Common Threads of Depression

27 June, 2009

Silver DollarIn 1890, the Silver Purchase Act threatened to cause inflation – to the benefit of farmers and miners, at the expense of business interests and banks. As the Great Depression of the 1930s raged, real wages of labourers continued to climb.

The most recent financial crisis was characterised by defaulting sub-prime borrowers, who were lent more money than they could afford. It is no coincidence that in each case, depression was invited or prolonged by politics championing a reallocation of society’s resources.

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Regulating Government Intervention Away

8 May, 2009

Government intervention in the banking sector was motivated by an unwillingness to let banks fail due to ‘systemic importance’. Meanwhile, there was no efficient market for risk because banks expected to be bailed out in their hour of need, even though diversity in this area is extraordinarily beneficial. The solution is smart regulation to eliminate the need for massive government intervention.

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NAMA’s Free Lunch for Shareholders

4 May, 2009

Since first advocating the Nationalisation of Ireland’s banking system in February here, public dialogue has shifted the focus of the debate. Although not lightly considered, Nationalisation is still a better option than the plan currently proposed by the government under the National Asset Management Agency. At least the government would then be pouring money into assets that it already owns, rather than simply bailing out share-holders.

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The Problem with Limited Liability

27 April, 2009

Shackles

When faced with a collapsing housing market and mounting real burden of debt, it’s entirely rational for households suffering negative equity to simply walk away. This is a major problem in the US, and has exacerbated the banking crisis caused by defaulting borrowers. Many of these consumers might suffer a terrible credit rating as a result, but it still makes sense for them. It seems odd that the market would allow such an insidious example of moral hazard to wreak havoc with the banking system. The guilt of the real culprit is less surprising.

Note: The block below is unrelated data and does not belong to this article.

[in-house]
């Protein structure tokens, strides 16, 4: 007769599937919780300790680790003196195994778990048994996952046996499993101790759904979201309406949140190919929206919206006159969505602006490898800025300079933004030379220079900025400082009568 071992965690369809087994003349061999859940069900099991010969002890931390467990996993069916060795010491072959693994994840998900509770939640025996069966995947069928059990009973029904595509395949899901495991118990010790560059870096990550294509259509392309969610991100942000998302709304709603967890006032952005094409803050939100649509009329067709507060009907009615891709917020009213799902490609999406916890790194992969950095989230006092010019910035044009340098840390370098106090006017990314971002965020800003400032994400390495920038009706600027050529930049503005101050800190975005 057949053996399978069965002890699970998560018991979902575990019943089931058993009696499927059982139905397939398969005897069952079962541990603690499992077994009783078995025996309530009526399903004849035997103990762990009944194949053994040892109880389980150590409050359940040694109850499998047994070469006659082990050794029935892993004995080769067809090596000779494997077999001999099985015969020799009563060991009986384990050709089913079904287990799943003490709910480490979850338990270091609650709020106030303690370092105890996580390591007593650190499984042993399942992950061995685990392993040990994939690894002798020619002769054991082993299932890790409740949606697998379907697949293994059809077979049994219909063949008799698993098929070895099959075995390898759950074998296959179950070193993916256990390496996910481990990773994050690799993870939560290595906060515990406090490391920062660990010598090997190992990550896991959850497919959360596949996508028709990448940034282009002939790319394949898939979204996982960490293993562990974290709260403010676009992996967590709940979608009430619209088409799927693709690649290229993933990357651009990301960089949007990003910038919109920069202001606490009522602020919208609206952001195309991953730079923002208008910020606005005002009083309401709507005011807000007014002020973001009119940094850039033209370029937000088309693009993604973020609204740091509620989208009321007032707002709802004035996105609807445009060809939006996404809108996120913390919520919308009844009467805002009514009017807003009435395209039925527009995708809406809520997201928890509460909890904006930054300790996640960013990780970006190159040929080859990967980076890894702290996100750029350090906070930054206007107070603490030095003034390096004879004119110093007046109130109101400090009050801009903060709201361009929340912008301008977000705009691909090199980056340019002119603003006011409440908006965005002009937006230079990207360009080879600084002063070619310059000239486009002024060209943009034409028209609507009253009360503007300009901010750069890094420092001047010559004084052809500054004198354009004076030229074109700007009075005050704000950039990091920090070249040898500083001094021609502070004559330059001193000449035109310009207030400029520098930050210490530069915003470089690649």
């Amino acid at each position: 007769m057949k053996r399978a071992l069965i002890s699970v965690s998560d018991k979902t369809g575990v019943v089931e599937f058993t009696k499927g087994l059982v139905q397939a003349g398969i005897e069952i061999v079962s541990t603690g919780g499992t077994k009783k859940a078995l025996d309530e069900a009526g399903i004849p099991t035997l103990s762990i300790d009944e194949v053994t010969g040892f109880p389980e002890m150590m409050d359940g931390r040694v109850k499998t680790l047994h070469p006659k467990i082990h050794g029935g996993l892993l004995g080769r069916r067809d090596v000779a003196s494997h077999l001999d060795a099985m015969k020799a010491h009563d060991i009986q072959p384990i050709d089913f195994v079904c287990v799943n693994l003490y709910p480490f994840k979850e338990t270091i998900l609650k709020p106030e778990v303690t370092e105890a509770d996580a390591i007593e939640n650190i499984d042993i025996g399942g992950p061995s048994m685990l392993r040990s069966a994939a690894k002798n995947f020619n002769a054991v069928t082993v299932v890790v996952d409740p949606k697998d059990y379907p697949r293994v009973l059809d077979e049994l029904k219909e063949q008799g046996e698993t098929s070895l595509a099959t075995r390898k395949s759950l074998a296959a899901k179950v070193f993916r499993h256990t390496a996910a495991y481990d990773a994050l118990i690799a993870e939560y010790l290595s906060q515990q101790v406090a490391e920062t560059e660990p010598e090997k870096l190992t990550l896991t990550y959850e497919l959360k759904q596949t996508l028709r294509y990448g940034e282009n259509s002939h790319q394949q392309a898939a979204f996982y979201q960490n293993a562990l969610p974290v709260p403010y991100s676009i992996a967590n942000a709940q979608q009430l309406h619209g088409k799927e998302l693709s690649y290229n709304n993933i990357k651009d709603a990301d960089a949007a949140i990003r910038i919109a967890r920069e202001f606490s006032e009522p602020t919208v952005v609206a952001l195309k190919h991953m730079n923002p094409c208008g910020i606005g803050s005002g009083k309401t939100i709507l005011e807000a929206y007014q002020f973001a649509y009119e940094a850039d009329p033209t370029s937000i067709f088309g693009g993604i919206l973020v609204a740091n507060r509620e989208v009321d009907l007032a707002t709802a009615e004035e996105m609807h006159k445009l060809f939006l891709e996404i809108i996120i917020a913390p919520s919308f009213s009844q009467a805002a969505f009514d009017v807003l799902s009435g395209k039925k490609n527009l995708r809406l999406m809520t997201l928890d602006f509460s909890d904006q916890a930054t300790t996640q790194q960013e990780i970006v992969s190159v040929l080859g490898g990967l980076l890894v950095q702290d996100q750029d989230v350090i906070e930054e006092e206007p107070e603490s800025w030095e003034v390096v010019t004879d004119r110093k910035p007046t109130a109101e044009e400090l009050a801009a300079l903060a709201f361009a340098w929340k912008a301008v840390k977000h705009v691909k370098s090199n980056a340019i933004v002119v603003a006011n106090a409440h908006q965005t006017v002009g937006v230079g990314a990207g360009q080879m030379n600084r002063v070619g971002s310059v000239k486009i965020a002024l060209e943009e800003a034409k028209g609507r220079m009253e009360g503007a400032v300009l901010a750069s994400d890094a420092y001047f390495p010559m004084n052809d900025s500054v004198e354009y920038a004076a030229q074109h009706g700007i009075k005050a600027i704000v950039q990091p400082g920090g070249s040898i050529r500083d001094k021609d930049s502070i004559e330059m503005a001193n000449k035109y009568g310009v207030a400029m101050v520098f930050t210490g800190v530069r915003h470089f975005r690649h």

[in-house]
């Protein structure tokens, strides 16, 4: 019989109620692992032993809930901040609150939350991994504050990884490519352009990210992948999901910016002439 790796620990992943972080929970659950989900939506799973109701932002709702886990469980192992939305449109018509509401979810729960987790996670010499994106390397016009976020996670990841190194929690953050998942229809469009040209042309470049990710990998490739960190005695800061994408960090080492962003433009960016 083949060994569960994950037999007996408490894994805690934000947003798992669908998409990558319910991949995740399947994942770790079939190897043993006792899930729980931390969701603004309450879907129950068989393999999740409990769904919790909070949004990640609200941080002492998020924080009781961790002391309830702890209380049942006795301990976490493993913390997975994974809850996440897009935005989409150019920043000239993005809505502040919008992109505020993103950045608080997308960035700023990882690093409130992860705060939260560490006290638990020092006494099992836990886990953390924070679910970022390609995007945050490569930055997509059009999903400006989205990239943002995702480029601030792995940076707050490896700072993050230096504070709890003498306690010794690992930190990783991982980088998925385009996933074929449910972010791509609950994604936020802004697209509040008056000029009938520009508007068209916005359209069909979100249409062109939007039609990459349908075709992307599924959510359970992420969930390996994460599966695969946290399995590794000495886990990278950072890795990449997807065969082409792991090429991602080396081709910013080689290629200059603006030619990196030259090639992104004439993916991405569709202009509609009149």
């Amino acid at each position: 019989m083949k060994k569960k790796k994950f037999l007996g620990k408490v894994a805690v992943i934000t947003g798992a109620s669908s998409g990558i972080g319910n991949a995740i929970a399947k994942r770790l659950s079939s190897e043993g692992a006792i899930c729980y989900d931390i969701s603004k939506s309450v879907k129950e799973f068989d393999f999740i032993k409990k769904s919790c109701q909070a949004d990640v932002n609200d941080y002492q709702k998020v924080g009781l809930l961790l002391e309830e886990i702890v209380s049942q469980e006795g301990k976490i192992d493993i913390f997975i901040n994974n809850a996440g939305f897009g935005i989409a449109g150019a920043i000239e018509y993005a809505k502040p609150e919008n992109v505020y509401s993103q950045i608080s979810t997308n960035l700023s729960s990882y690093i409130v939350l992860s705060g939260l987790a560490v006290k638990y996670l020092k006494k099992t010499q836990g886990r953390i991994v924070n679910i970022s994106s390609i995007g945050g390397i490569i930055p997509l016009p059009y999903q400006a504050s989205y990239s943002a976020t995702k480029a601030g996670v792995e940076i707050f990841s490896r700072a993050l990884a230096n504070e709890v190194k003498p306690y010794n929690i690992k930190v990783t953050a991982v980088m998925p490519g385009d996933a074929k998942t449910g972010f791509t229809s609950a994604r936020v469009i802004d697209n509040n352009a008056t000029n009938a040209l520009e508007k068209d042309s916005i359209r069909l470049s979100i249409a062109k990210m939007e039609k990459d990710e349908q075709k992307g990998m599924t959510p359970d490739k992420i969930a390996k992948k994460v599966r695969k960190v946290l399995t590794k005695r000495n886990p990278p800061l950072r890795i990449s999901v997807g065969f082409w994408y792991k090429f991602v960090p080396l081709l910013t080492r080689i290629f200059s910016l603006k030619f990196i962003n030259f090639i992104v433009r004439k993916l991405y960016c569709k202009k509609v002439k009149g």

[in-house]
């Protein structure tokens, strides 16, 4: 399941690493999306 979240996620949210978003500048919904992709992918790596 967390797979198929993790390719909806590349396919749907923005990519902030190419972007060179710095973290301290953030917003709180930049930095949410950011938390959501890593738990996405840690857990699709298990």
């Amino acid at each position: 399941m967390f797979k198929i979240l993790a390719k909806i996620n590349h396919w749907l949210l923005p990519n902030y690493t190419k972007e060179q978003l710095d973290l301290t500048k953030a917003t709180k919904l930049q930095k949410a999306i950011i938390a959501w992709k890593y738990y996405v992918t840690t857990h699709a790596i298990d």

In the US, defaulting home-owners can walk away from their problem after declaring bankruptcy under Chapter 7. There are significant advantages to this option. It allows these people to make a new start, and return to the labour market free from debt. The risk of such defaults is built into banking models, and the costs are distributed amongst other borrowers. However, this system has never been tested under the extremely stressful conditions of a bursting asset price bubble.

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Caveat Emptor

3 March, 2009

It is sometimes the task of those commenting upon government policy to pragmatically limit consideration to those options which are politically possible, and palatable to the vagaries of public opinion. These are the constraints in which public debates takes place.

Government intervention in the market caused the current financial crisis. In the US, artificially low interest rates created the credit which was released to sub-prime borrowers who could not afford it. Politicised lending is recognised now as a major source of the toxic assets plaguing today’s banks. However, the best course of action available today to the Irish government could be the most strenuous government intervention – in the form of nationalisation.

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